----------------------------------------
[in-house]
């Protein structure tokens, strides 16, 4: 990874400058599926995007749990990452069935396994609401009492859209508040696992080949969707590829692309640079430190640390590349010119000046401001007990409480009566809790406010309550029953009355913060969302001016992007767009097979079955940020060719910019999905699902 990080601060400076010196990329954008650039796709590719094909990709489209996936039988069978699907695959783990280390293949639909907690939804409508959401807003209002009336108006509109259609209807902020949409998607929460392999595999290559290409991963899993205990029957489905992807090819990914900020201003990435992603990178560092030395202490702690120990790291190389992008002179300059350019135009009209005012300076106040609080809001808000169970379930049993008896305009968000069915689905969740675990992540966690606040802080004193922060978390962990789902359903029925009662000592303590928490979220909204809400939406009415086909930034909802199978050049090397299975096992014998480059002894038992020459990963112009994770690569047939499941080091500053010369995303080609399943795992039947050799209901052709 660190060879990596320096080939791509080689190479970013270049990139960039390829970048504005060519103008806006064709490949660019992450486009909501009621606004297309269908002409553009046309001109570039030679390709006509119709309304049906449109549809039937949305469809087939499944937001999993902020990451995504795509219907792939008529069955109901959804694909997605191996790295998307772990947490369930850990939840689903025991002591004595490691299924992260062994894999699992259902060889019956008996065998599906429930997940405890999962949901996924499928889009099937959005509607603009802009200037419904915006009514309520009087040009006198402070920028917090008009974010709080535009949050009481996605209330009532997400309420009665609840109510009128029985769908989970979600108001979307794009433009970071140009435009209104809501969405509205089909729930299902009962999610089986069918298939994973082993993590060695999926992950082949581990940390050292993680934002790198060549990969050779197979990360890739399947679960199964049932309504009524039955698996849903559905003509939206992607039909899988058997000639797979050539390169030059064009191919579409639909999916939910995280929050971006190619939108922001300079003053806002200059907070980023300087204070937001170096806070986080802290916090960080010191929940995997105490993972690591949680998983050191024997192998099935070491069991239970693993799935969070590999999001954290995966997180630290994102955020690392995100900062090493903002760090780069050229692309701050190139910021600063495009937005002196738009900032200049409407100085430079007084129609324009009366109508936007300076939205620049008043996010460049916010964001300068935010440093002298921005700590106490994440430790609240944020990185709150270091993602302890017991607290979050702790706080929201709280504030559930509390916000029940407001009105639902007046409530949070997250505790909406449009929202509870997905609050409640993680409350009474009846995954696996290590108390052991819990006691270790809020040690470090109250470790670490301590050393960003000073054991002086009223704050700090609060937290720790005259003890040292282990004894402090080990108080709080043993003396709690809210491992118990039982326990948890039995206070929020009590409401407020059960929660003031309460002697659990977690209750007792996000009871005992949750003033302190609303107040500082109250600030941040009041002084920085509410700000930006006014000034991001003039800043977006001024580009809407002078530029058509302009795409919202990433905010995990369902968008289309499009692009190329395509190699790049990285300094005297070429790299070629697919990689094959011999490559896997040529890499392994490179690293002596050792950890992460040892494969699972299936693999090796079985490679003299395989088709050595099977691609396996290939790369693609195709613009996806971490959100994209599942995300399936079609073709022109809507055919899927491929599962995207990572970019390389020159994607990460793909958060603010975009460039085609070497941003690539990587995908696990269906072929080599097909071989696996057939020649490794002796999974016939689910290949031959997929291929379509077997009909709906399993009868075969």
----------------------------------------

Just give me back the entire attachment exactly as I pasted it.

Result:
[in-house]
């Protein structure tokens, strides 16, 4: 990874400058599926995007749990990452069935396994609401009492859209508040696992080949969707590829692309640079430190640390590349010119000046401001007990409480009566809790406010309550029953009355913060969302001016992007767009097979079955940020060719910019999905699902 990080601060400076010196990329954008650039796709590719094909990709489209996936039988069978699907695959783990280390293949639909907690939804409508959401807003209002009336108006509109259609209807902020949409998607929460392999595999290559290409991963899993205990029957489905992807090819990914900020201003990435992603990178560092030395202490702690120990790291190389992008002179300059350019135009009209005012300076106040609080809001808000169970379930049993008896305009968000069915689905969740675990992540966690606040802080004193922060978390962990789902359903029925009662000592303590928490979220909204809400939406009415086909930034909802199978050049090397299975096992014998480059002894038992020459990963112009994770690569047939499941080091500053010369995303080609399943795992039947050799209901052709 660190060879990596320096080939791509080689190479970013270049990139960039390829970048504005060519103008806006064709490949660019992450486009909501009621606004297309269908002409553009046309001109570039030679390709006509119709309304049906449109549809039937949305469809087939499944937001999993902020990451995504795509219907792939008529069955109901959804694909997605191996790295998307772990947490369930850990939840689903025991002591004595490691299924992260062994894999699992259902060889019956008996065998599906429930997940405890999962949901996924499928889009099937959005509607603009802009200037419904915006009514309520009087040009006198402070920028917090008009974010709080535009949050009481996605209330009532997400309420009665609840109510009128029985769908989970979600108001979307794009433009970071140009435009209104809501969405509205089909729930299902009962999610089986069918298939994973082993993590060695999926992950082949581990940390050292993680934002790198060549990969050779197979990360890739399947679960199964049932309504009524039955698996849903559905003509939206992607039909899988058997000639797979050539390169030059064009191919579409639909999916939910995280929050971006190619939108922001300079003053806002200059907070980023300087204070937001170096806070986080802290916090960080010191929940995997105490993972690591949680998983050191024997192998099935070491069991239970693993799935969070590999999001954290995966997180630290994102955020690392995100900062090493903002760090780069050229692309701050190139910021600063495009937005002196738009900032200049409407100085430079007084129609324009009366109508936007300076939205620049008043996010460049916010964001300068935010440093002298921005700590106490994440430790609240944020990185709150270091993602302890017991607290979050702790706080929201709280504030559930509390916000029940407001009105639902007046409530949070997250505790909406449009929202509870997905609050409640993680409350009474009846995954696996290590108390052991819990006691270790809020040690470090109250470790670490301590050393960003000073054991002086009223704050700090609060937290720790005259003890040292282990004894402090080990108080709080043993003396709690809210491992118990039982326990948890039995206070929020009590409401407020059960929660003031309460002697659990977690209750007792996000009871005992949750003033302190609303107040500082109250600030941040009041002084920085509410700000930006006014000034991001003039800043977006001024580009809407002078530029058509302009795409919202990433905010995990369902968008289309499009692009190329395509190699790049990285300094005297070429790299070629697919990689094959011999490559896997040529890499392994490179690293002596050792950890992460040892494969699972299936693999090796079985490679003299395989088709050595099977691609396996290939790369693609195709613009996806971490959100994209599942995300399936079609073709022109809507055919899927491929599962995207990572970019390389020159994607990460793909958060603010975009460039085609070497941003690539990587995908696990269906072929080599097909071989696996057939020649490794002796999974016939689910290949031959997929291929379509077997009909709906399993009868075969």